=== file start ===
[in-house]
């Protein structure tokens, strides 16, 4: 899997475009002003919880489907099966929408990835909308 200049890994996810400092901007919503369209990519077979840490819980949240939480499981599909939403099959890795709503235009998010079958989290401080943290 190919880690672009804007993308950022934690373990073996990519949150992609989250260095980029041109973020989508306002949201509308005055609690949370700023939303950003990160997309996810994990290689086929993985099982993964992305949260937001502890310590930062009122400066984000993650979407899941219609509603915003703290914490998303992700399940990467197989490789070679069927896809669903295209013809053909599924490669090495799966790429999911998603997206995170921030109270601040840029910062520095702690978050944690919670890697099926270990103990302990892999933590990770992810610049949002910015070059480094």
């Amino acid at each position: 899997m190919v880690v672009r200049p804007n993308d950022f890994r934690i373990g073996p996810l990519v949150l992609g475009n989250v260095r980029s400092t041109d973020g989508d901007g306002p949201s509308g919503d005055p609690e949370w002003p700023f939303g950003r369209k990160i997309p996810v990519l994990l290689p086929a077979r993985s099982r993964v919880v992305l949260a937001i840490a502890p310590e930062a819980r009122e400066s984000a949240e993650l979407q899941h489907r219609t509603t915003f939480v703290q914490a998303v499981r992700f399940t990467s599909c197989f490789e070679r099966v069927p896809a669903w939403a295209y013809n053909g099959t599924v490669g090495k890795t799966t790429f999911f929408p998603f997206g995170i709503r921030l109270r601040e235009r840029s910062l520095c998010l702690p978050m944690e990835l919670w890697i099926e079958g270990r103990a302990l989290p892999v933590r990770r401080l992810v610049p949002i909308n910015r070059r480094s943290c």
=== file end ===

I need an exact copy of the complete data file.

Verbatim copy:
[in-house]
């Protein structure tokens, strides 16, 4: 899997475009002003919880489907099966929408990835909308 200049890994996810400092901007919503369209990519077979840490819980949240939480499981599909939403099959890795709503235009998010079958989290401080943290 190919880690672009804007993308950022934690373990073996990519949150992609989250260095980029041109973020989508306002949201509308005055609690949370700023939303950003990160997309996810994990290689086929993985099982993964992305949260937001502890310590930062009122400066984000993650979407899941219609509603915003703290914490998303992700399940990467197989490789070679069927896809669903295209013809053909599924490669090495799966790429999911998603997206995170921030109270601040840029910062520095702690978050944690919670890697099926270990103990302990892999933590990770992810610049949002910015070059480094």
């Amino acid at each position: 899997m190919v880690v672009r200049p804007n993308d950022f890994r934690i373990g073996p996810l990519v949150l992609g475009n989250v260095r980029s400092t041109d973020g989508d901007g306002p949201s509308g919503d005055p609690e949370w002003p700023f939303g950003r369209k990160i997309p996810v990519l994990l290689p086929a077979r993985s099982r993964v919880v992305l949260a937001i840490a502890p310590e930062a819980r009122e400066s984000a949240e993650l979407q899941h489907r219609t509603t915003f939480v703290q914490a998303v499981r992700f399940t990467s599909c197989f490789e070679r099966v069927p896809a669903w939403a295209y013809n053909g099959t599924v490669g090495k890795t799966t790429f999911f929408p998603f997206g995170i709503r921030l109270r601040e235009r840029s910062l520095c998010l702690p978050m944690e990835l919670w890697i099926e079958g270990r103990a302990l989290p892999v933590r990770r401080l992810v610049p949002i909308n910015r070059r480094s943290c």